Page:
As discussed in previous blogs and elsewhere on the Greater Dallas Orthopaedics website, Avascular Necrosis (also known as bone death) is a condition that can potentially lead to a joint replacement and/or complex reconstruction. Unlike many of the other conditions that necessitate those procedures, such as arthritis, injury, & wear, Avascular Necrosis is related to blood supply, in particular, a lack of blood supply.
In this blog, we’ll be discussing what causes Avascular Necrosis to occur in individuals and the symptoms present at various stages of the ailment. Like most conditions that bring patients through our doors, early diagnosis can make all the difference. Unfortunately, Avascular Necrosis symptoms can at first be subtle, resulting in many people not realizing they are suffering from bone death until it’s in later stages. While this post doesn’t constitute medical advice, our hope is that this information can help you or a loved one become more aware of the symptoms, and thus more likely to seek early treatment.
Before discussing those symptoms, we’ll discuss the causes of Avascular Necrosis.
Avascular Necrosis is broadly defined as the lack of blood flow to a bone. The causes of Avascular Necrosis are equally as broad, and include bone/joint trauma, blockages in blood vessels (typically fatty deposits), as well as diseases like Gaucher’s Disease and sickle cell anemia. The Mayo Clinic also estimates that 25% of Avascular Necrosis diagnoses are of unknown cause. For this reason, it’s also important to discuss the risk factors that make Avascular Necrosis more likely.
Studies show that poor blood supply to bones is often linked to excessive alcohol intake and the long-term use of high-dose steroidal drugs, as well as certain health conditions and radiation therapy. Bone/joint injury is a risk factor, as well as taking medication to increase bone density.
Medical conditions often associated with Avascular Necrosis include:
It’s critical to be aware of these risk factors, especially if you are dealing with multiple conditions or diagnoses from this list, which would make Avascular Necrosis even more likely. It should also be noted that though Avascular Necrosis can occur in anyone, it’s most likely to occur in individuals between 30 and 50 years of age.
Now that we’ve discussed the causes and risk factors that could result in Avascular Necrosis, let’s talk through the various symptoms of bone death. Some of these symptoms may seem mundane, so it’s important to be aware of the causes and risk factors. If you are dealing with multiple risk factors and start to notice these symptoms, we encourage you to seek medical evaluation.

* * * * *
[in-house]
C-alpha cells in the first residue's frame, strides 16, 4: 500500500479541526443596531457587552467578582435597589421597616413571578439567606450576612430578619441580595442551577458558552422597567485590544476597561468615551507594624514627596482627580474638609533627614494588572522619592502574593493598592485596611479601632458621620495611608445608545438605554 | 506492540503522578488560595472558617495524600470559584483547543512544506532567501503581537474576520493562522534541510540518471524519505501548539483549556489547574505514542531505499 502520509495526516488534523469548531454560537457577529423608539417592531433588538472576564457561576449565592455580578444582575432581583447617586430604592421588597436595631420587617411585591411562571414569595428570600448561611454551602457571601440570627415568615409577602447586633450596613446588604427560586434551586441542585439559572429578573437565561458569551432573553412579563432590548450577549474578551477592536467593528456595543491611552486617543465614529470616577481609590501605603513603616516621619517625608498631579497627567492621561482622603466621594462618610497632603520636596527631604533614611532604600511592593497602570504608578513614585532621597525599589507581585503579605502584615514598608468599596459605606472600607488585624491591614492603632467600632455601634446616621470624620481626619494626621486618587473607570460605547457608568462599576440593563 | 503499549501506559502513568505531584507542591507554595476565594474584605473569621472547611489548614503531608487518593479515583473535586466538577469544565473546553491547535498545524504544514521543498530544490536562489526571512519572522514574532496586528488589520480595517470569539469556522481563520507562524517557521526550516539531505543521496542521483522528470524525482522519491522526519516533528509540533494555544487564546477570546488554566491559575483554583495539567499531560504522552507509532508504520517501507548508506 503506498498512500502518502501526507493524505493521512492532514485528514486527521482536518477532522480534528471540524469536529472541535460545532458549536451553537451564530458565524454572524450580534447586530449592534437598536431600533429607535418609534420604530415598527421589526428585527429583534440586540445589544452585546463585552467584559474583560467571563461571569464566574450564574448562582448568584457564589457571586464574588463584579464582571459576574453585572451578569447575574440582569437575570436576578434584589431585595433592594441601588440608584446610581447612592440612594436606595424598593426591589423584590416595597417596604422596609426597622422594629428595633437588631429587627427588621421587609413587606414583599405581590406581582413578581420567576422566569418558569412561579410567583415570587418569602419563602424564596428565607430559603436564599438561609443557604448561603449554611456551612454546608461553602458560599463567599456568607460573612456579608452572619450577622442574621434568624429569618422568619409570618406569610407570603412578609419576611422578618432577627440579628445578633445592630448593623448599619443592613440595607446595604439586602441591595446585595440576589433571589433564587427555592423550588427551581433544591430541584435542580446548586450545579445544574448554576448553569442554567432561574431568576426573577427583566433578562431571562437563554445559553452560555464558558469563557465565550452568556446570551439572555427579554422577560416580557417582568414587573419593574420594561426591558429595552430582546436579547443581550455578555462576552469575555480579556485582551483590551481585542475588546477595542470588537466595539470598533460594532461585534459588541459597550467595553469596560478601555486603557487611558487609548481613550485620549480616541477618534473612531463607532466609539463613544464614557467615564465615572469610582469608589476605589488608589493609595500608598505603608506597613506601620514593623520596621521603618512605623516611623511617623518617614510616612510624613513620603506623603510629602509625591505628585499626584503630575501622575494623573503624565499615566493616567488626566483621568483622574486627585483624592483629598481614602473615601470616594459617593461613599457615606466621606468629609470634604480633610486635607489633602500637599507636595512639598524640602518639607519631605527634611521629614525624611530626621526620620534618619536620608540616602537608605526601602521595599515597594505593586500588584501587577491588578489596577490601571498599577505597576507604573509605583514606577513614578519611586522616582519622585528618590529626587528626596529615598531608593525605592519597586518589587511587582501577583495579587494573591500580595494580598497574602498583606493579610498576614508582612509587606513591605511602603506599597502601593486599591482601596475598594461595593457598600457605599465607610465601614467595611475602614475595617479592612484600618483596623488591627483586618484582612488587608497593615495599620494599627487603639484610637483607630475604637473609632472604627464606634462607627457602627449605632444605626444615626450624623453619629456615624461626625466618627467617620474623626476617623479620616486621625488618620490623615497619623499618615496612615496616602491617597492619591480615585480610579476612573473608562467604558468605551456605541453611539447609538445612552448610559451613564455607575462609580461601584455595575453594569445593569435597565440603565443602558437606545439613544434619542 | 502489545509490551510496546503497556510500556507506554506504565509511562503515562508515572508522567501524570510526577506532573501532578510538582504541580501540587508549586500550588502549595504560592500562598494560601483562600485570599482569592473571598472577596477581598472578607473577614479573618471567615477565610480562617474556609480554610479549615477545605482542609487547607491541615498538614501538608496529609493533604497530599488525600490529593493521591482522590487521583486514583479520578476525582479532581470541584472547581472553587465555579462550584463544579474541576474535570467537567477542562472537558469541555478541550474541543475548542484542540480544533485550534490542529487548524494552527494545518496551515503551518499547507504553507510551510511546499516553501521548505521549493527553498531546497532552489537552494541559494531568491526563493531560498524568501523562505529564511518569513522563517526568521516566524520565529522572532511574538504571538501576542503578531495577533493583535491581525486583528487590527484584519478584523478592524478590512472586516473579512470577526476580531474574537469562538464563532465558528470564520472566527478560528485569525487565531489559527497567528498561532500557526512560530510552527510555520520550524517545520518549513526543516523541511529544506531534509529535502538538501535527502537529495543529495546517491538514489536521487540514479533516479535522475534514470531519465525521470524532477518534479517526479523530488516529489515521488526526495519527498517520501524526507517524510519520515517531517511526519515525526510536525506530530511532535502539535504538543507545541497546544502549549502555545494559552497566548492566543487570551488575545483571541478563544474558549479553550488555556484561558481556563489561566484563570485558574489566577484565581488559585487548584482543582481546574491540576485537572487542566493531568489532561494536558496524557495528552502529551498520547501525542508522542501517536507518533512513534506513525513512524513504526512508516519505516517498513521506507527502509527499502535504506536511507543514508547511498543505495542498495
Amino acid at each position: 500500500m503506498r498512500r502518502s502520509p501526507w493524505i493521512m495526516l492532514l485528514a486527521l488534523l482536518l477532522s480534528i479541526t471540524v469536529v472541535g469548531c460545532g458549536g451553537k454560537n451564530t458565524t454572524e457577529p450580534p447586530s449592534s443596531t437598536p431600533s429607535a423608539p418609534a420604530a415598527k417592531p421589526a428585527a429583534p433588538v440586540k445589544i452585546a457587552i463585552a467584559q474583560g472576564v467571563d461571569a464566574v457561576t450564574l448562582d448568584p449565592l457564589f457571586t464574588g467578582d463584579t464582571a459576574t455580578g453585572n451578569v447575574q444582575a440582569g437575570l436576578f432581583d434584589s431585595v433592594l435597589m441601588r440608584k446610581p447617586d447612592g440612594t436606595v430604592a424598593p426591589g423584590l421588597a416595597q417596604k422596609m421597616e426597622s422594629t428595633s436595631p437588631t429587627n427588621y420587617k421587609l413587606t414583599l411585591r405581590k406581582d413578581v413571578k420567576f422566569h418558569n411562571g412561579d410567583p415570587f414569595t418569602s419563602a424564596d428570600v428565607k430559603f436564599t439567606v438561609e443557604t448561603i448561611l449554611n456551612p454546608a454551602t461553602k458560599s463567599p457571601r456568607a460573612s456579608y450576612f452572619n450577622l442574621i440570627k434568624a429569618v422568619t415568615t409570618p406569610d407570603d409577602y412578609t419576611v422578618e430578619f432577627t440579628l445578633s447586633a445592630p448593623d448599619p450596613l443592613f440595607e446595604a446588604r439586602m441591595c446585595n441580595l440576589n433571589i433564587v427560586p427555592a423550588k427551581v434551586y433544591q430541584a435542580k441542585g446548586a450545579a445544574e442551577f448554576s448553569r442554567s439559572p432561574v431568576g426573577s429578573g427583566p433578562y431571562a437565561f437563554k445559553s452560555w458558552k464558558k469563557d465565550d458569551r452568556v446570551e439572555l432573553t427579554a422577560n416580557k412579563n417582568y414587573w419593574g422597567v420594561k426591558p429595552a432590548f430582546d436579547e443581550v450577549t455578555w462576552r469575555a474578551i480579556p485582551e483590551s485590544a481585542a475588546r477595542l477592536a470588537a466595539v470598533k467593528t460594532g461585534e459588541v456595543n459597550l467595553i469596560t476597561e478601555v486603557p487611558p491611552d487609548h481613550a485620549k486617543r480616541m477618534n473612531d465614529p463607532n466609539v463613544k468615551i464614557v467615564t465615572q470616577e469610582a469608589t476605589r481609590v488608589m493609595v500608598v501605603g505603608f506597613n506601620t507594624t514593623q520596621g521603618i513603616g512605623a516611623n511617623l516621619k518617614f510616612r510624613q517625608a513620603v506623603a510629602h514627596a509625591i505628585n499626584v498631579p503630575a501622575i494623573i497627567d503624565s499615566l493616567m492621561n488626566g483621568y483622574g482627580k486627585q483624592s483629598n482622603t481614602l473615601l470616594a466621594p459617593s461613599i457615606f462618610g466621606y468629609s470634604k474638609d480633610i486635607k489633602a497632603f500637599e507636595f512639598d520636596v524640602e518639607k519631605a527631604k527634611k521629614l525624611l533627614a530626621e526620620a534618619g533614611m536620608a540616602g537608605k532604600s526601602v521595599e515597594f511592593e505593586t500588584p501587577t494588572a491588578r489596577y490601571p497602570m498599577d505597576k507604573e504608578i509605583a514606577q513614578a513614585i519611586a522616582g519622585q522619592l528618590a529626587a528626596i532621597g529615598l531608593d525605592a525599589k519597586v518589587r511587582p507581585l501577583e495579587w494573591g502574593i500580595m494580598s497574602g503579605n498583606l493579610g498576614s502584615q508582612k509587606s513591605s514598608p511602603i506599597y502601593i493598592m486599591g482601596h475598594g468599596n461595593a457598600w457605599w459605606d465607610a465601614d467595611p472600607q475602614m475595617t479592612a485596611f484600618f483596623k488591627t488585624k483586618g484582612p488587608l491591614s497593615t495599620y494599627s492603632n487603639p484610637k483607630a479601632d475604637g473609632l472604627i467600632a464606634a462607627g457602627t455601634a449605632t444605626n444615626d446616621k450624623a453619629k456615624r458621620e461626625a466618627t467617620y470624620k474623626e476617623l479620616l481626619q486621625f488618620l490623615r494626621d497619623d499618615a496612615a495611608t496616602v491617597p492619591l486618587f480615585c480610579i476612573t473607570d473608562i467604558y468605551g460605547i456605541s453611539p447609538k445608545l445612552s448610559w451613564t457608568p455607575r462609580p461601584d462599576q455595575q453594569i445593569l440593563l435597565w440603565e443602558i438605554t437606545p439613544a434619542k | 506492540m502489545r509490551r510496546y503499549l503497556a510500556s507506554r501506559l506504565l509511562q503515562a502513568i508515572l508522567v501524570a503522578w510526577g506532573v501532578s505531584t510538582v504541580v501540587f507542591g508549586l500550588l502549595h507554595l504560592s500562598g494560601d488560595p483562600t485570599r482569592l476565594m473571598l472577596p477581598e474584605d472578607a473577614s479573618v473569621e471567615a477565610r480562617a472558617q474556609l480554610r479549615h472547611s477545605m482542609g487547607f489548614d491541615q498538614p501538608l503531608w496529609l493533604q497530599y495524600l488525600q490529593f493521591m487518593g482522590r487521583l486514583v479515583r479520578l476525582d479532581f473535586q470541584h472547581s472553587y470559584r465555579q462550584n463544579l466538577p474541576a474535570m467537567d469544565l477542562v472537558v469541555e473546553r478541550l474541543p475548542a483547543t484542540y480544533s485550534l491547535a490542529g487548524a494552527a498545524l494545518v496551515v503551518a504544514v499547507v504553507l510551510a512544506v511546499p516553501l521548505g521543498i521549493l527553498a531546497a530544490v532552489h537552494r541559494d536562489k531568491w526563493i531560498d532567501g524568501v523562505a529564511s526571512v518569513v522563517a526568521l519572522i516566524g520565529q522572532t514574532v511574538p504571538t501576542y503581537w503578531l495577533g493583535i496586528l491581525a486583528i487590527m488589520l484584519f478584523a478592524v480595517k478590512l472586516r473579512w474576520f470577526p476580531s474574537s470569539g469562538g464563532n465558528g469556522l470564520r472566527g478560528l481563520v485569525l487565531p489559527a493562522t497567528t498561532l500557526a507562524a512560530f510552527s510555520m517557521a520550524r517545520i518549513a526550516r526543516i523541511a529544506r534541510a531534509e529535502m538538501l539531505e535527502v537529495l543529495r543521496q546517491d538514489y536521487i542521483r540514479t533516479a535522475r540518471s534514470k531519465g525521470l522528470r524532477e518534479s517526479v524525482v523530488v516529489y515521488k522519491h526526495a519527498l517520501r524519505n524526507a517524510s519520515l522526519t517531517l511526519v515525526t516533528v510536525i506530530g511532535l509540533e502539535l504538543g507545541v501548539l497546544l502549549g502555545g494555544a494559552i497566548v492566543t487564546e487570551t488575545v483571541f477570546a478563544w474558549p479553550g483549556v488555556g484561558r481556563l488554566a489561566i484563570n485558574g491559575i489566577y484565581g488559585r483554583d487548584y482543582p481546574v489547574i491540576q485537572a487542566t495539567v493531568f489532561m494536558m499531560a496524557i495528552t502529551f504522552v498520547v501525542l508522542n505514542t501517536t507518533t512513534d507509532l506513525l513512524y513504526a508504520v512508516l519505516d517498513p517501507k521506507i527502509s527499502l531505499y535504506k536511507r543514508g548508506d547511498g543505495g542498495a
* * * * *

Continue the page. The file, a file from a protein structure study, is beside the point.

The most common symptom is joint pain. While this may seem broad, the particular types of joint pain to monitor are a little more specific. First, if you’re experiencing bone/joint pain near a recent injury, especially if the bone/joint itself wasn’t injured, this could be a sign of Avascular Necrosis.
The most common areas affected are centered on the lower body, with Avascular Necrosis of the hip causing pain in the thigh, groin, and buttock area. One of the most common ailments to be concerned with is a dislocation. Though often not a major injury, dislocations can easily lead to poor circulation and bone death.
The key when monitoring bone/joint pain for Avascular Necrosis is to be mindful of gradual increases in pain. Even if you’re avoiding putting weight on a bone or joint, if the pain continues to grow, this could be a symptom of worsening Avascular Necrosis.
Persistent and growing pain in any joint is cause for concern, so seek medical treatment immediately if this is the case.
If you meet one or many of the risk factors of Avascular Necrosis and are experiencing worsening joint pain, especially following an injury, we urge you to schedule a medical evaluation as soon as possible. Early diagnosis of bone death is key, as there are many minimally-invasive treatment options that rely on catching this ailment early.
If you do require a procedure like a joint replacement or complex reconstruction to treat Avascular Necrosis, we encourage you to reach out to our team at Greater Dallas Orthopaedics. No other team in the region has more experience with these procedures than GDO.